Yet I decided to go. The impetus was partially a mixture of guilt and pride. I had reserved a high priced seat with the Kerrytown Concert House two weeks ago but the venue only takes money at the door. If I hadn't gone the folks who have done so much to bring great avant-garde music to Ann Arbor would be out a few bucks and might be less willing to take reservations from me in the future. But more importantly or perhaps just more selfishly- I knew that if I got myself together enough to go to the concert that I would be glad I'd done so. William Parker is as far as I'm concerned the most creative jazz musician playing today. He can pluck, tap, and strum the upright in ways that make it seem less like a specific instrument and more like a passport into the world of what Parker calls "Universal Music." Whether he is by himself, with a group that he leads, or working as a sideman, the recordings of Parker give me the impression that I am not wrong to feel whatever emotions even if they are very negative or destructive- that I have going through me at the time. At the same time I come away from the music with a different perspective. The anger turns to calm and unease becomes acceptance. The process isn't always pleasant or smooth. Oftentimes just getting up the strength to begin the process of healing is a fight I hope most people don't experience with any regularity. It might take only a few minutes of listening or it might last for hours or even days. But in the end it works every time. Life is worth living for many reasons but few things make this as clearly as Parker’s music.
Attendance for the duo of Moondoc and Parker was actually quite disappointing. The Kerrytown Concert House can seat somewhere in the neighborhood of 150 people and in the last year has been packed for performances from the likes of Peter Brotzmann and Ken Vandermark. Probably less than half that many saw this concert.
Still the music was great. This was the first time that I have seen Parker perform without drummer Hamid Drake and that had a notable effect on the music. The lack of a drummer meant that this performance was a bit less entrancing and hard edged. Moondoc's restrained and often calm playing also furthered this effect. Dressed in a flannel shirt, Moondoc appeared like a sage dispensing wisdom from his saxophone. He moved his feet back and forth as if he was dancing to the music. In contrast, Parker's feet remained firmly planted for long periods of time. Since it appeared that Moondoc was the leader and Parker was responding to him, it might be fair to say that the saxophonist was chasing musical ideas while the bassist was waiting for them to come his way and wouldn't let any get past him. Parker seemed content to just play around the edges of what Moondoc was doing. His noodling and occasional arco playing were restrained and full of great thought.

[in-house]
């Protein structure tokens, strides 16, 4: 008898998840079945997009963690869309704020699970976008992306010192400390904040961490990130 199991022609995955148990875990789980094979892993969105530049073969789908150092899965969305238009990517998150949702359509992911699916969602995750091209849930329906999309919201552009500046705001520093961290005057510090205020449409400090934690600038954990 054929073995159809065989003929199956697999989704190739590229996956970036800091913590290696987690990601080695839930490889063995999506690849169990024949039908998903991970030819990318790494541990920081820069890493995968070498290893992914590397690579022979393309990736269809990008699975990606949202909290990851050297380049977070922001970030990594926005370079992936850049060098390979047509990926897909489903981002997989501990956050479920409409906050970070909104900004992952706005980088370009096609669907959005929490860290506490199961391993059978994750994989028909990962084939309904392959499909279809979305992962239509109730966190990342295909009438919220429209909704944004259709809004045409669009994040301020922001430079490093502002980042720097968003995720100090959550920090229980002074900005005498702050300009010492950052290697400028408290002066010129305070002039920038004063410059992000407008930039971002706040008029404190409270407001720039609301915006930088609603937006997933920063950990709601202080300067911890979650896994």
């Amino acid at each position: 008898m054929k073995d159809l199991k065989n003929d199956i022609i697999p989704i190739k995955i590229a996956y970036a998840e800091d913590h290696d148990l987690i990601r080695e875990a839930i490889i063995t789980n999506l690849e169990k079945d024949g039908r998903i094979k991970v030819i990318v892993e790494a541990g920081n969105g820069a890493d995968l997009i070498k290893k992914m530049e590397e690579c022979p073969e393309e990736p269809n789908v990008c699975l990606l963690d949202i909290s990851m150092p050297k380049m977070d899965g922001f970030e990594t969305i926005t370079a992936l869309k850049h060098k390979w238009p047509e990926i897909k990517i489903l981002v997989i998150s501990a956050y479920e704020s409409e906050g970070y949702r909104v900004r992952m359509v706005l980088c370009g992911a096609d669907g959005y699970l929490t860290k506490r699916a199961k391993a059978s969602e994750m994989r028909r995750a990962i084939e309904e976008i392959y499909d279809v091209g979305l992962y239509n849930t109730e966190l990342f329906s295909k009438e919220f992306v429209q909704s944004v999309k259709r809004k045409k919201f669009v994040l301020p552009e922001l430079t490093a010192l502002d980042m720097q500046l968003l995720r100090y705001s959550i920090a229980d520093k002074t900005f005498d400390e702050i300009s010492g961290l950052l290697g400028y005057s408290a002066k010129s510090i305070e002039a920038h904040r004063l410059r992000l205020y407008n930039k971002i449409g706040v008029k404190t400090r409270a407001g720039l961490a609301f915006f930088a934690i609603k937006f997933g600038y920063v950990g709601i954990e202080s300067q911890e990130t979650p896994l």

The duo performed two sets of music plus an encore totaling a little less than 2 hours and using a pre-written compositions, including Parker¹s own neo-standard "Theme For Pelikan." Generally the music was low key -Moondoc's slow blues growl provided plenty of food for thought- but there were some moments of dissonance such as the opening of the second set when both players projected anguish from their not quite matching screaming horns.
After the end of the second set, the two introduced each other and appeared to have genuine smiles on their face as the audience gave them a standing ovation. Parker then asked "One more?"
Moondoc nodded and added "it was 1972 and I had just gotten off a Greyhound bus in New York City. I was looking for some musicians to play with and one of the first I found was William Parker. Here you go again William."
The two friends then closed with a short piece involving furious blasts from Moondoc and the most forceful playing from Parker this night. It was a great ending to a great night.